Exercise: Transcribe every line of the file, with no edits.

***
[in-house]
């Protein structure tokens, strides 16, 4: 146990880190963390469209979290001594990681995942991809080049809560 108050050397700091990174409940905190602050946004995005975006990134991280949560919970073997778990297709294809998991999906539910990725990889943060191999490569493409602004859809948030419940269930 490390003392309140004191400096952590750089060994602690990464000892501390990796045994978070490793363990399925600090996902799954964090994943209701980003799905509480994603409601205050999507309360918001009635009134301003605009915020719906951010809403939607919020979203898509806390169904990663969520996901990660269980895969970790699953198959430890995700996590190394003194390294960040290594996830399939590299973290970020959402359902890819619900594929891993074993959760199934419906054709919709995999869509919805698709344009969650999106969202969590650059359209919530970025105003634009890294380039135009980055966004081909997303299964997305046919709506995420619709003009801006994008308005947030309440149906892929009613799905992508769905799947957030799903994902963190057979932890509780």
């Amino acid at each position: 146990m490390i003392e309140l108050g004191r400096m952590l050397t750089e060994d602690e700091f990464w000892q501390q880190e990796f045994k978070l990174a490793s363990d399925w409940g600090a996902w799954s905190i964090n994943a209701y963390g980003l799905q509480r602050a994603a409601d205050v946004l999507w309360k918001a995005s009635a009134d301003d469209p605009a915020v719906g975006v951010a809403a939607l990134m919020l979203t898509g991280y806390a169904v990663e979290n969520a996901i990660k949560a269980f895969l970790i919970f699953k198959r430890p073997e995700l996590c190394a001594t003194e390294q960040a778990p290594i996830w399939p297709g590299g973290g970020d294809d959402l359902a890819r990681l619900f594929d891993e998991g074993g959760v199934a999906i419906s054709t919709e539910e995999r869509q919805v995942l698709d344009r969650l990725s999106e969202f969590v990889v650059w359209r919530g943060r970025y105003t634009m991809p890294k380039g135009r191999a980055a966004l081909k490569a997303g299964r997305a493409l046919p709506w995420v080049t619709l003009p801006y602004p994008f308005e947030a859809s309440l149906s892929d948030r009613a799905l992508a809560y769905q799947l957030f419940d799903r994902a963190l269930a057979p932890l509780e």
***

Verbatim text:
[in-house]
């Protein structure tokens, strides 16, 4: 146990880190963390469209979290001594990681995942991809080049809560 108050050397700091990174409940905190602050946004995005975006990134991280949560919970073997778990297709294809998991999906539910990725990889943060191999490569493409602004859809948030419940269930 490390003392309140004191400096952590750089060994602690990464000892501390990796045994978070490793363990399925600090996902799954964090994943209701980003799905509480994603409601205050999507309360918001009635009134301003605009915020719906951010809403939607919020979203898509806390169904990663969520996901990660269980895969970790699953198959430890995700996590190394003194390294960040290594996830399939590299973290970020959402359902890819619900594929891993074993959760199934419906054709919709995999869509919805698709344009969650999106969202969590650059359209919530970025105003634009890294380039135009980055966004081909997303299964997305046919709506995420619709003009801006994008308005947030309440149906892929009613799905992508769905799947957030799903994902963190057979932890509780």
């Amino acid at each position: 146990m490390i003392e309140l108050g004191r400096m952590l050397t750089e060994d602690e700091f990464w000892q501390q880190e990796f045994k978070l990174a490793s363990d399925w409940g600090a996902w799954s905190i964090n994943a209701y963390g980003l799905q509480r602050a994603a409601d205050v946004l999507w309360k918001a995005s009635a009134d301003d469209p605009a915020v719906g975006v951010a809403a939607l990134m919020l979203t898509g991280y806390a169904v990663e979290n969520a996901i990660k949560a269980f895969l970790i919970f699953k198959r430890p073997e995700l996590c190394a001594t003194e390294q960040a778990p290594i996830w399939p297709g590299g973290g970020d294809d959402l359902a890819r990681l619900f594929d891993e998991g074993g959760v199934a999906i419906s054709t919709e539910e995999r869509q919805v995942l698709d344009r969650l990725s999106e969202f969590v990889v650059w359209r919530g943060r970025y105003t634009m991809p890294k380039g135009r191999a980055a966004l081909k490569a997303g299964r997305a493409l046919p709506w995420v080049t619709l003009p801006y602004p994008f308005e947030a859809s309440l149906s892929d948030r009613a799905l992508a809560y769905q799947l957030f419940d799903r994902a963190l269930a057979p932890l509780e």